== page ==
Show simple item record

dc.contributor.authorGlymour, M. M.
dc.contributor.authorKawachi, I.
dc.contributor.authorJencks, C. S.
dc.contributor.authorBerkman, L. F.
dc.date.accessioned2019-08-30T07:44:31Z
dc.date.issued2008
dc.identifier.citationGlymour, M M, I Kawachi, C S Jencks, and L F Berkman. 2008. “Does Childhood Schooling Affect Old Age Memory or Mental Status? Using State Schooling Laws as Natural Experiments.” Journal of Epidemiology & Community Health 62 (6): 532–37. https://doi.org/10.1136/jech.2006.059469.
dc.identifier.issn0143-005X
dc.identifier.issn1470-2738
dc.identifier.urihttp://nrs.harvard.edu/urn-3:HUL.InstRepos:41288158*
dc.description.abstractBackground: The association between schooling and old age cognitive outcomes such as memory disorders is well documented but, because of the threat of reverse causation, controversy persists over whether education affects old age cognition. Changes in state compulsory schooling laws ( CSL) are treated as natural experiments ( instruments) for estimating the effect of education on memory and mental status among the elderly. Changes in CSL predict changes in average years of schooling completed by children who are affected by the new laws. These educational differences are presumably independent of innate individual characteristics such as IQ. Methods: CSL- induced changes in education were used to obtain instrumental variable ( IV) estimates of education's effect on memory ( n = 10 694) and mental status ( n = 9751) for white, non- Hispanic US- born Health and Retirement Survey participants born between 1900 and 1947 who did not attend college. Results: After adjustment for sex, birth year, state of birth and state characteristics, IV estimates of education's effect on memory were large and statistically significant. IV estimates for mental status had very wide confidence intervals, so it was not possible to draw meaningful conclusions about the effect of education on this outcome. Conclusions: Increases in mandatory schooling lead to improvements in performance on memory tests many decades after school completion. These analyses condition on individual states, so differences in memory outcomes associated with CSL changes cannot be attributed to differences between states. Although unmeasured state characteristics that changed contemporaneously with CSL might account for these results, unobserved genetic variation is unlikely to do so.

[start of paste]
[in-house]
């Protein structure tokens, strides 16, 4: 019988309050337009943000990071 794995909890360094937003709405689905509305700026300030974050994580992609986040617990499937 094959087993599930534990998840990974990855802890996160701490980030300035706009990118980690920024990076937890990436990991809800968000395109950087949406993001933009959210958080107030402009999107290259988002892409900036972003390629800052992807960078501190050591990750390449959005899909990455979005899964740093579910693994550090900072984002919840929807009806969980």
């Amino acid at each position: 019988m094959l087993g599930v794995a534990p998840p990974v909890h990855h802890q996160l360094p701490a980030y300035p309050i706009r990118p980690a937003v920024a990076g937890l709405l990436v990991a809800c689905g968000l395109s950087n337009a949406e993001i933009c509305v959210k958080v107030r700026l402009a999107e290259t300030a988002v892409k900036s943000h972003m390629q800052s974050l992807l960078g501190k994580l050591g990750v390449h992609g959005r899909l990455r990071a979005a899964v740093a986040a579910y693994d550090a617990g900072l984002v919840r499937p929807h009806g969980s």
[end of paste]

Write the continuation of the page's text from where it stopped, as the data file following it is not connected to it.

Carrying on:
dc.language.isoen_US
dc.publisherBMJ Publishing Group
dash.licenseLAA
dc.titleDoes childhood schooling affect old age memory or mental status? Using state schooling laws as natural experiments
dc.typeJournal Article
dc.description.versionAccepted Manuscript
dc.relation.journalJournal of Epidemiology & Community Health
dash.depositing.authorKawachi, Ichiro::3b17e788dad605ac69e3dd457b6c41ac::600
dc.date.available2019-08-30T07:44:31Z
dash.workflow.comments1Science Serial ID 50712
dc.identifier.doi10.1136/jech.2006.059469
dash.source.volume62;6
dash.source.page532


Files in this item

Thumbnail

This item appears in the following Collection(s)

Show simple item record